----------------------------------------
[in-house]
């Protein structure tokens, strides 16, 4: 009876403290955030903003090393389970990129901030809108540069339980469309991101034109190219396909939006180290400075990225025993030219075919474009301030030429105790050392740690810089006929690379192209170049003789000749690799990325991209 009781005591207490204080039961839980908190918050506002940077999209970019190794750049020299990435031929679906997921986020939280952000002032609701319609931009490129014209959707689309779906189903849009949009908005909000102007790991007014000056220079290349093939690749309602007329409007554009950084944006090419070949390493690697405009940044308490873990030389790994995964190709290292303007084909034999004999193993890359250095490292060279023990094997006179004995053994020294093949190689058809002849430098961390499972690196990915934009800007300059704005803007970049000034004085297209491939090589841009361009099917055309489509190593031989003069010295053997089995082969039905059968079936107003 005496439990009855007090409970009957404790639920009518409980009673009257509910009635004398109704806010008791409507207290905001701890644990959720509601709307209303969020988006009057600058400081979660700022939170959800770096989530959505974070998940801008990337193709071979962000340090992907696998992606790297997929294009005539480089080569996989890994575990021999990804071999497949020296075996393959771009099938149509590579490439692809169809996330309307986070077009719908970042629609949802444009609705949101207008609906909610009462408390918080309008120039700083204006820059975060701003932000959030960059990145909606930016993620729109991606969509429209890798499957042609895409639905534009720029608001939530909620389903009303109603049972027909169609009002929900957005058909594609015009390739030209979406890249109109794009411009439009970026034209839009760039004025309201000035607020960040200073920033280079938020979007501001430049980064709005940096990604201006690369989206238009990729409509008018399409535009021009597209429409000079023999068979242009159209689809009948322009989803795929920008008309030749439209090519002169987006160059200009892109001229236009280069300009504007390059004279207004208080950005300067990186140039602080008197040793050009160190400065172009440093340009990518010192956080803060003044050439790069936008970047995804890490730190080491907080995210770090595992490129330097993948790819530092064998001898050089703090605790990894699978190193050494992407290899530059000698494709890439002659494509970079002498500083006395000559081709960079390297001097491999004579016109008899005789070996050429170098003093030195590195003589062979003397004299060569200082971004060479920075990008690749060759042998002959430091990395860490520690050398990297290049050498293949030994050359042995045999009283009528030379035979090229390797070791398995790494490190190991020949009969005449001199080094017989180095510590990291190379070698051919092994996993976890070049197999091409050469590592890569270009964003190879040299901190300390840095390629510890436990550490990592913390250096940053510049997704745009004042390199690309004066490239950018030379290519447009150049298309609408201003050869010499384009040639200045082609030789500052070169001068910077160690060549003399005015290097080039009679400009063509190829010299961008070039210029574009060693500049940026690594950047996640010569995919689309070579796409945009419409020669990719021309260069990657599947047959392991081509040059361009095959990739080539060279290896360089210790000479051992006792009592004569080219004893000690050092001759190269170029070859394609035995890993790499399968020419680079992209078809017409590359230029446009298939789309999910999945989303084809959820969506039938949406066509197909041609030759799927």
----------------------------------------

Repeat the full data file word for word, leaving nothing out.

[in-house]
């Protein structure tokens, strides 16, 4: 009876403290955030903003090393389970990129901030809108540069339980469309991101034109190219396909939006180290400075990225025993030219075919474009301030030429105790050392740690810089006929690379192209170049003789000749690799990325991209 009781005591207490204080039961839980908190918050506002940077999209970019190794750049020299990435031929679906997921986020939280952000002032609701319609931009490129014209959707689309779906189903849009949009908005909000102007790991007014000056220079290349093939690749309602007329409007554009950084944006090419070949390493690697405009940044308490873990030389790994995964190709290292303007084909034999004999193993890359250095490292060279023990094997006179004995053994020294093949190689058809002849430098961390499972690196990915934009800007300059704005803007970049000034004085297209491939090589841009361009099917055309489509190593031989003069010295053997089995082969039905059968079936107003 005496439990009855007090409970009957404790639920009518409980009673009257509910009635004398109704806010008791409507207290905001701890644990959720509601709307209303969020988006009057600058400081979660700022939170959800770096989530959505974070998940801008990337193709071979962000340090992907696998992606790297997929294009005539480089080569996989890994575990021999990804071999497949020296075996393959771009099938149509590579490439692809169809996330309307986070077009719908970042629609949802444009609705949101207008609906909610009462408390918080309008120039700083204006820059975060701003932000959030960059990145909606930016993620729109991606969509429209890798499957042609895409639905534009720029608001939530909620389903009303109603049972027909169609009002929900957005058909594609015009390739030209979406890249109109794009411009439009970026034209839009760039004025309201000035607020960040200073920033280079938020979007501001430049980064709005940096990604201006690369989206238009990729409509008018399409535009021009597209429409000079023999068979242009159209689809009948322009989803795929920008008309030749439209090519002169987006160059200009892109001229236009280069300009504007390059004279207004208080950005300067990186140039602080008197040793050009160190400065172009440093340009990518010192956080803060003044050439790069936008970047995804890490730190080491907080995210770090595992490129330097993948790819530092064998001898050089703090605790990894699978190193050494992407290899530059000698494709890439002659494509970079002498500083006395000559081709960079390297001097491999004579016109008899005789070996050429170098003093030195590195003589062979003397004299060569200082971004060479920075990008690749060759042998002959430091990395860490520690050398990297290049050498293949030994050359042995045999009283009528030379035979090229390797070791398995790494490190190991020949009969005449001199080094017989180095510590990291190379070698051919092994996993976890070049197999091409050469590592890569270009964003190879040299901190300390840095390629510890436990550490990592913390250096940053510049997704745009004042390199690309004066490239950018030379290519447009150049298309609408201003050869010499384009040639200045082609030789500052070169001068910077160690060549003399005015290097080039009679400009063509190829010299961008070039210029574009060693500049940026690594950047996640010569995919689309070579796409945009419409020669990719021309260069990657599947047959392991081509040059361009095959990739080539060279290896360089210790000479051992006792009592004569080219004893000690050092001759190269170029070859394609035995890993790499399968020419680079992209078809017409590359230029446009298939789309999910999945989303084809959820969506039938949406066509197909041609030759799927």